as one of the many things that India would need to survive and
succeed in an IT driven world, Sankhya Vahini, the proposed
country-wide high-speed broadband data network, has run into
rough weather even before a take off. The project is a JV
between the Department of Telecom Services (DTS) and US-based
IUNet. As allegations of irregularities and lack of transparency
in the signing of the Memorandum of Understanding (MoU) with the
company fly in from within and outside the government, pressure
is mounting on the Vajpayee government to scrap the project.
Apart from many senior DoT officials, a number of senior members
of the Union Cabinet have objected to the nature of the MoU.
issue was first brought into focus by the Rashtriya Swayamsevak
Sangh (RSS), which alleged that not only was the Rs 1,000 crore
project an open invitation to the company to loot the country,
it was also a threat to national security. It also accused the
Government of indulging in unnecessary haste in clearing the
project. RSS is now adamant that come what may it will not allow
the project to take off.
If it was not for the
voices raised from other quarters including senior officials
from the DoT, the controversy over the project could have been
dismissed as just another manifestation of anti-liberalization
and anti-foreign investment stand of the RSS. The DoT officials
question as to why a similar venture proposed by VSNL and
British Telecom (BT) was not allowed three years back. One of
the objections then raised was that VSNL had chosen the MoU
route rather than inviting bids and that the project would end
up allowing back door entry to BT in the national long-distance
services sector. What has annoyed the DoT officials is the fact
that after sitting on a decision on the proposal for over two
years, the telecom commission asked VSNL to invite bids from
telecom majors for the selection of a partner. Thereafter, for
all practical purposes, the project was shelved. Their argument
is that there cannot be different rules for different people.
Interestingly, the current
secretary of DTS, PS Saran, who was then member (services) of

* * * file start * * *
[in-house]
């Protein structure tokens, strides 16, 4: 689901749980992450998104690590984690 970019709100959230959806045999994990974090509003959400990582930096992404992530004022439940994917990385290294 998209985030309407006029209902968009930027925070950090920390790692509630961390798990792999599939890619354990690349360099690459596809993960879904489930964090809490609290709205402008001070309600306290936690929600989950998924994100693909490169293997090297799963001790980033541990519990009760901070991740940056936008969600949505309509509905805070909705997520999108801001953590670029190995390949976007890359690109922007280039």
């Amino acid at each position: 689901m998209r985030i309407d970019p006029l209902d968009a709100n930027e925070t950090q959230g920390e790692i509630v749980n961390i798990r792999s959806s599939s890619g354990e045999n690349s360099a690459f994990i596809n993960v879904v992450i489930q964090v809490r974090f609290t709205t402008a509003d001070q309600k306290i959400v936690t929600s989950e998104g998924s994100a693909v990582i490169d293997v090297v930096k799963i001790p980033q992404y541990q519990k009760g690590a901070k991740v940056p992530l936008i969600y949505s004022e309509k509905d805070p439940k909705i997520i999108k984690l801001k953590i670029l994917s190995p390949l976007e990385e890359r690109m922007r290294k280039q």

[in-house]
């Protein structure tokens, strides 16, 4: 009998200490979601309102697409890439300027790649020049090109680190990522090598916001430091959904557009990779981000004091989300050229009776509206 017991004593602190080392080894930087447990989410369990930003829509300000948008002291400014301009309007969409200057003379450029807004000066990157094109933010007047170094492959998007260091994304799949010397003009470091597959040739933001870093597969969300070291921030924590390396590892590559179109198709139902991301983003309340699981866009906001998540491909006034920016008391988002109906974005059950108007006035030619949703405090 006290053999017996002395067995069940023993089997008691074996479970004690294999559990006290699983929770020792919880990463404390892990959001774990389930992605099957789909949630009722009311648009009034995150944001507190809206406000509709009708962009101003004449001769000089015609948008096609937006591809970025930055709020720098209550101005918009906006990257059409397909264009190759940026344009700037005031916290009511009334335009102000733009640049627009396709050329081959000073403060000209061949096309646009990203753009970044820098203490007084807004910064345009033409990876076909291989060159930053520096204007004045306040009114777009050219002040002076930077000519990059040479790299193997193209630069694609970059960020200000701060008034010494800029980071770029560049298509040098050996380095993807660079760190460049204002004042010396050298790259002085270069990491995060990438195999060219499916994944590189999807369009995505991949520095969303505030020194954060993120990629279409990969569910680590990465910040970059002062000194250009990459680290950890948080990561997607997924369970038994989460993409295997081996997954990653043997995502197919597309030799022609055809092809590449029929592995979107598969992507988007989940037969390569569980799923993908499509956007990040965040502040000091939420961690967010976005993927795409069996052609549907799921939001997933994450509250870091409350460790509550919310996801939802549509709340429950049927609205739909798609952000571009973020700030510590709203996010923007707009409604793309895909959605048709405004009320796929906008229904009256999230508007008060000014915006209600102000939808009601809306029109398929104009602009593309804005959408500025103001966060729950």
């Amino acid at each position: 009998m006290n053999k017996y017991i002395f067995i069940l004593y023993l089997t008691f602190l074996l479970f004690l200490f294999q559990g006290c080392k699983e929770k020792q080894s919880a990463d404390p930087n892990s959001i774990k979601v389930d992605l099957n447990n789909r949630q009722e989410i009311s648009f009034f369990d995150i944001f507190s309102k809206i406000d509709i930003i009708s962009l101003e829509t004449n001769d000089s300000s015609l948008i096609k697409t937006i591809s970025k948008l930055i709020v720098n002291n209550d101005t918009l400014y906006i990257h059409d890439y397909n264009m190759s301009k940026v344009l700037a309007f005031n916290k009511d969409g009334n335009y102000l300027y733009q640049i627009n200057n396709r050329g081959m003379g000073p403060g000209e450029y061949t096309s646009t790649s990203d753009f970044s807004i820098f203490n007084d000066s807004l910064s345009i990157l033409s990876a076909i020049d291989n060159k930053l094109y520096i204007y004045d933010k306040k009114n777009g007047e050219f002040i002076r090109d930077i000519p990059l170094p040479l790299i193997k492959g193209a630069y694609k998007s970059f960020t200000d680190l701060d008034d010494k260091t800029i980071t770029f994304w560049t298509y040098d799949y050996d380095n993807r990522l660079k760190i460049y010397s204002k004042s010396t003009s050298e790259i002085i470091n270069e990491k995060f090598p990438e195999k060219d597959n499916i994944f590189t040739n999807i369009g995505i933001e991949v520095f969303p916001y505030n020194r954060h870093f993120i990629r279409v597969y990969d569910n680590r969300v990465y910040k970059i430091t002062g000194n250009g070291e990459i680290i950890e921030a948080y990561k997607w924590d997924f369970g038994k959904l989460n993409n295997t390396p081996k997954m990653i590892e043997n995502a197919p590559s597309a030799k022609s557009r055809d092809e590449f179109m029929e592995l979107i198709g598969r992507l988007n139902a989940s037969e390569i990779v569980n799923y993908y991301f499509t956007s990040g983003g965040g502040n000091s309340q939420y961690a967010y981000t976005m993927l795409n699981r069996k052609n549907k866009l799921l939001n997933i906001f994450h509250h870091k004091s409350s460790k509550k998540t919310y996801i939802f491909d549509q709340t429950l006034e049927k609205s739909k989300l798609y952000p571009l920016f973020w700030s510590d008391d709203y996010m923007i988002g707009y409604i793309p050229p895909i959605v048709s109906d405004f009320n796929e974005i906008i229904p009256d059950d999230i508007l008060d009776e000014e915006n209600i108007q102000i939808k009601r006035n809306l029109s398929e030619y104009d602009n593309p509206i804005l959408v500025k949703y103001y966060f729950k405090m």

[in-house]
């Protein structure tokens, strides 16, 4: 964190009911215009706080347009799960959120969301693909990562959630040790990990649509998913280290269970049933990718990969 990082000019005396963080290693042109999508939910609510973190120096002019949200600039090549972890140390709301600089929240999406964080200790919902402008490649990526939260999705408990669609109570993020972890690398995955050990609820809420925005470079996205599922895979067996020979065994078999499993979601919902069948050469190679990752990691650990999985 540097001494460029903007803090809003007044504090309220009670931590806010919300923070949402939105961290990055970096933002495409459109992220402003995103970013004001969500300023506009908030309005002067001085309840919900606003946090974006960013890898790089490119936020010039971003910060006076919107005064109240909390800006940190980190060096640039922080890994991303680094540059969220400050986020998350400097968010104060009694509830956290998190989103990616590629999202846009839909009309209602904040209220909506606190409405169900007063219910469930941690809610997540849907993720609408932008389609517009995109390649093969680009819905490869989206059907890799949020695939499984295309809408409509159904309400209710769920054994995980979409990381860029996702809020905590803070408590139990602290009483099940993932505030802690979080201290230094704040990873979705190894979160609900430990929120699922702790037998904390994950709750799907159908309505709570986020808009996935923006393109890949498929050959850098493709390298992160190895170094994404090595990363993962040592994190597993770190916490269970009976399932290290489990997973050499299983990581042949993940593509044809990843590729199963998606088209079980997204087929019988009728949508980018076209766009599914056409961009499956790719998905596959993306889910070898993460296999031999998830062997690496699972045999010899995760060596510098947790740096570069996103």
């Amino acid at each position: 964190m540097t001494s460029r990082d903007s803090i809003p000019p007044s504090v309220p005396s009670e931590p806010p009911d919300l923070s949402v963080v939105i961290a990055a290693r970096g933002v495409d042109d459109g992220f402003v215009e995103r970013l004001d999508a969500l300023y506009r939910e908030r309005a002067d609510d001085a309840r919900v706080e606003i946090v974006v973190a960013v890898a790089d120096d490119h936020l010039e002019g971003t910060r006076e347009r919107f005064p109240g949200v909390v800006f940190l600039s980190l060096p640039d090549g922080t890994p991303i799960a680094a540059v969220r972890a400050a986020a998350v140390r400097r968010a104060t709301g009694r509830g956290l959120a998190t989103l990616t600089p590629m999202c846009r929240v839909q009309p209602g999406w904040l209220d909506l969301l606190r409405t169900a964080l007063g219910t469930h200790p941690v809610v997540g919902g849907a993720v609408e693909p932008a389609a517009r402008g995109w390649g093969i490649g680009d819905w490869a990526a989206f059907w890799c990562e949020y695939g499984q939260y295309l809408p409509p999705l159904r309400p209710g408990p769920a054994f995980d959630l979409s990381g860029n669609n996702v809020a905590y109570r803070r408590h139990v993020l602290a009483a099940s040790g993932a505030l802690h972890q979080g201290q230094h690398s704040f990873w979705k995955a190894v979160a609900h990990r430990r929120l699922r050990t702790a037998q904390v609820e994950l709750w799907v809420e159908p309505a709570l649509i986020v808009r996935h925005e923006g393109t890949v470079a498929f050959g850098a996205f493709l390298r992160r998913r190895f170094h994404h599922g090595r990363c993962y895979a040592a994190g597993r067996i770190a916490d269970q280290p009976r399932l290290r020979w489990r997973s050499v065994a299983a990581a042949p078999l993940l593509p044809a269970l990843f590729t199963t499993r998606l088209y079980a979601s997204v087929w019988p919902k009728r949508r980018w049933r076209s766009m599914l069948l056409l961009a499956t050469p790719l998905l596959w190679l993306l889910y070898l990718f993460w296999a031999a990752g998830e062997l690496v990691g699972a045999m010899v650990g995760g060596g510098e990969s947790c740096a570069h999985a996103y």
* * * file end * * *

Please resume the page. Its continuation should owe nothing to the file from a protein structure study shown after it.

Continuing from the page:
the Telecom Commission, had opposed the VSNL-BT project to the
hilt. Now, as it appears, DTS itself did not find it worth to
follow the best practices and procedures to select IUNet for the
JV. What has intrigued officials is the fact that DTS chose to
partner with IUNet. They say that no company by that name even
existed when the MoU was signed in October 1999.
Moreover, if the VSNL-BT
project could have provided backdoor entry to the latter in
national long-distance services, how come the same could not be
true of IUNet, they argue.
out a number of unreasonable clauses in the MoU heavily
favouring IUNet. For instance, IUNet has been given the complete
charge of purchasing the entire equipment required for the
project. This, according to sources, is surprising since the
Government owns 51 percent equity in the project.
The arguments put forward
by the opponents of the project seem reasonable when one looks
at the share holding pattern of Sankhya Vahini and the various
"incentives" contained in the MoU. While the DTS will
hold 45 percent equity, the ministry of IT will hold 2 percent
and educational institutes the remaining 4 percent.
IUNet, an organization
being set up by the Carnegie Mellon University of the US, will
hold 49 percent equity in the company. The MoU envisages free
real estate to Sankhya Vahini courtesy DTS. Besides, the
Department will transfer 10,000 kilometre of single pair of
optical fibre within 90 days of the agreement. No credible
arguments have been put forward by the Government with regard to